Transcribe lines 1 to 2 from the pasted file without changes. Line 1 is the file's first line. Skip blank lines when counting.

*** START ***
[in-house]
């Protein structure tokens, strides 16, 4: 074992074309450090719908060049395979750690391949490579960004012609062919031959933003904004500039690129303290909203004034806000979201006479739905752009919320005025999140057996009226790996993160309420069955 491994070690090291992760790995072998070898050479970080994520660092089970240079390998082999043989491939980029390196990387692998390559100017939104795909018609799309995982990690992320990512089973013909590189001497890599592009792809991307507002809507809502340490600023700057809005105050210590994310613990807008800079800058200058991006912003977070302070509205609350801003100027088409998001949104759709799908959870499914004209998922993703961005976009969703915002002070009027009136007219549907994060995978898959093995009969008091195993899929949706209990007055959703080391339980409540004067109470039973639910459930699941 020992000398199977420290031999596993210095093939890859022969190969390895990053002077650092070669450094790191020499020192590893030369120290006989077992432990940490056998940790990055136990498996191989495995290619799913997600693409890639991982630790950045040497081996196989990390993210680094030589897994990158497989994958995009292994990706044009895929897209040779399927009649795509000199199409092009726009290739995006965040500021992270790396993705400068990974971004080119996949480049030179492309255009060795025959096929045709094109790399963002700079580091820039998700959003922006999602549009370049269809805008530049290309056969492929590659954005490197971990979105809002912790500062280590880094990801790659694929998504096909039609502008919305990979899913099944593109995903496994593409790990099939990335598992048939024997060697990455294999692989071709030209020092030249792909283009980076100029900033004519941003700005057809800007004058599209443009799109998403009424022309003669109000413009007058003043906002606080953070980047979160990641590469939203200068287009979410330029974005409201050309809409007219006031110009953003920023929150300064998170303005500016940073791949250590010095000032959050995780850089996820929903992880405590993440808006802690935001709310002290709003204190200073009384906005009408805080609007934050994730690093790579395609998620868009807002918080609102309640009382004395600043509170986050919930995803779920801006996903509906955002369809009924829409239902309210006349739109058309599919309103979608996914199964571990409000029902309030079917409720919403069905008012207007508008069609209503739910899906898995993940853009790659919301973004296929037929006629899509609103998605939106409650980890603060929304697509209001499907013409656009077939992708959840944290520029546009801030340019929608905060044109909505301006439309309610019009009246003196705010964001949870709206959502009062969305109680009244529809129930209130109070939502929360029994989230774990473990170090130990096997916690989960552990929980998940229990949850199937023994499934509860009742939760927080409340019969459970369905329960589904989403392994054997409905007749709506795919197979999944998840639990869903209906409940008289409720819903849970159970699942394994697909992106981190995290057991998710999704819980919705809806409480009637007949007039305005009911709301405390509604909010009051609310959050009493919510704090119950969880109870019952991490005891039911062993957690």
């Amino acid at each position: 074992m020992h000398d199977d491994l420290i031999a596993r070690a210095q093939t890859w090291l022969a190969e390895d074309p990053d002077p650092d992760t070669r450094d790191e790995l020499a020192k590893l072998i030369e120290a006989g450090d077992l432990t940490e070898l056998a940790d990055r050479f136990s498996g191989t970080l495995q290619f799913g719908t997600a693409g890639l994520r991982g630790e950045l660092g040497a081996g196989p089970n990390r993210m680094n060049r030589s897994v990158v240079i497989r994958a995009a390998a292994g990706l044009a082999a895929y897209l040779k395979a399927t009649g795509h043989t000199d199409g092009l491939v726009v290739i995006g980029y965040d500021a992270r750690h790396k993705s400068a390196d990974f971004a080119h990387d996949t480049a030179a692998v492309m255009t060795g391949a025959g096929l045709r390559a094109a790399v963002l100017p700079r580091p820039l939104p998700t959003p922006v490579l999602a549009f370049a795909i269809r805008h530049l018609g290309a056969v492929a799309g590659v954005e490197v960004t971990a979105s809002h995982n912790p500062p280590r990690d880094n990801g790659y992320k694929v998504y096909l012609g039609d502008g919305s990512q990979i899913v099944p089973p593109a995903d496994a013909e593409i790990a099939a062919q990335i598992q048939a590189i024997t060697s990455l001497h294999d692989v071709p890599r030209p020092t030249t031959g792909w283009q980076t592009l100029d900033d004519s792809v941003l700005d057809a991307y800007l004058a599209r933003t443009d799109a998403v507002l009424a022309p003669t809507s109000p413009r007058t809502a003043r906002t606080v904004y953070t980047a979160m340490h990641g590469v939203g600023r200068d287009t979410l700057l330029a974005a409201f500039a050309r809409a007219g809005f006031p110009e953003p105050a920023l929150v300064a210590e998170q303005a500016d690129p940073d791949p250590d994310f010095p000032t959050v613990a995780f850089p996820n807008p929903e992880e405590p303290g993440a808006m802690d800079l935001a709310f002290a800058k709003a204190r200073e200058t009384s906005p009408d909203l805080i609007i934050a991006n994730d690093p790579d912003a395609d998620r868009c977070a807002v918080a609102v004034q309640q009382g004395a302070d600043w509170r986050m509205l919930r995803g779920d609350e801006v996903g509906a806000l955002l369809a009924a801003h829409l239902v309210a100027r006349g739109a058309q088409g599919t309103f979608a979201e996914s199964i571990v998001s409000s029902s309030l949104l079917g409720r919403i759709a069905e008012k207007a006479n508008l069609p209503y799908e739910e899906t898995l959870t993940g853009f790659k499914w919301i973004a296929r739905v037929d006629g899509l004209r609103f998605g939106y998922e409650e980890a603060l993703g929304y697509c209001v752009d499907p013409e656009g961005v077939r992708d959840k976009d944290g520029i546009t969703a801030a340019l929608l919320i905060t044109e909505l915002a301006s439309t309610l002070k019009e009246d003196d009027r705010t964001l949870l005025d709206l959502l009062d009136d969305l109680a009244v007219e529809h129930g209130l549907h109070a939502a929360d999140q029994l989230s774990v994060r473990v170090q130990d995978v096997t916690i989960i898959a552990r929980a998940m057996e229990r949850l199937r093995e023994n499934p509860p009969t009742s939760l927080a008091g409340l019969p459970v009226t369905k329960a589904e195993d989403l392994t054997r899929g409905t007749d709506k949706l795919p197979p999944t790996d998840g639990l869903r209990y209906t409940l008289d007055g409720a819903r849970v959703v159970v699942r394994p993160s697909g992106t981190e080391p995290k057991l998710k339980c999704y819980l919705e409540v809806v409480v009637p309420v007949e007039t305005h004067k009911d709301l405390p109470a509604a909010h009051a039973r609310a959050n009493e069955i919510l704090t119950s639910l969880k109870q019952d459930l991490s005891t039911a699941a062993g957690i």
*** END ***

[in-house]
């Protein structure tokens, strides 16, 4: 074992074309450090719908060049395979750690391949490579960004012609062919031959933003904004500039690129303290909203004034806000979201006479739905752009919320005025999140057996009226790996993160309420069955 491994070690090291992760790995072998070898050479970080994520660092089970240079390998082999043989491939980029390196990387692998390559100017939104795909018609799309995982990690992320990512089973013909590189001497890599592009792809991307507002809507809502340490600023700057809005105050210590994310613990807008800079800058200058991006912003977070302070509205609350801003100027088409998001949104759709799908959870499914004209998922993703961005976009969703915002002070009027009136007219549907994060995978898959093995009969008091195993899929949706209990007055959703080391339980409540004067109470039973639910459930699941 020992000398199977420290031999596993210095093939890859022969190969390895990053002077650092070669450094790191020499020192590893030369120290006989077992432990940490056998940790990055136990498996191989495995290619799913997600693409890639991982630790950045040497081996196989990390993210680094030589897994990158497989994958995009292994990706044009895929897209040779399927009649795509000199199409092009726009290739995006965040500021992270790396993705400068990974971004080119996949480049030179492309255009060795025959096929045709094109790399963002700079580091820039998700959003922006999602549009370049269809805008530049290309056969492929590659954005490197971990979105809002912790500062280590880094990801790659694929998504096909039609502008919305990979899913099944593109995903496994593409790990099939990335598992048939024997060697990455294999692989071709030209020092030249792909283009980076100029900033004519941003700005057809800007004058599209443009799109998403009424022309003669109000413009007058003043906002606080953070980047979160990641590469939203200068287009979410330029974005409201050309809409007219006031110009953003920023929150300064998170303005500016940073791949250590010095000032959050995780850089996820929903992880405590993440808006802690935001709310002290709003204190200073009384906005009408805080609007934050994730690093790579395609998620868009807002918080609102309640009382004395600043509170986050919930995803779920801006996903509906955002369809009924829409239902309210006349739109058309599919309103979608996914199964571990409000029902309030079917409720919403069905008012207007508008069609209503739910899906898995993940853009790659919301973004296929037929006629899509609103998605939106409650980890603060929304697509209001499907013409656009077939992708959840944290520029546009801030340019929608905060044109909505301006439309309610019009009246003196705010964001949870709206959502009062969305109680009244529809129930209130109070939502929360029994989230774990473990170090130990096997916690989960552990929980998940229990949850199937023994499934509860009742939760927080409340019969459970369905329960589904989403392994054997409905007749709506795919197979999944998840639990869903209906409940008289409720819903849970159970699942394994697909992106981190995290057991998710999704819980919705809806409480009637007949007039305005009911709301405390509604909010009051609310959050009493919510704090119950969880109870019952991490005891039911062993957690």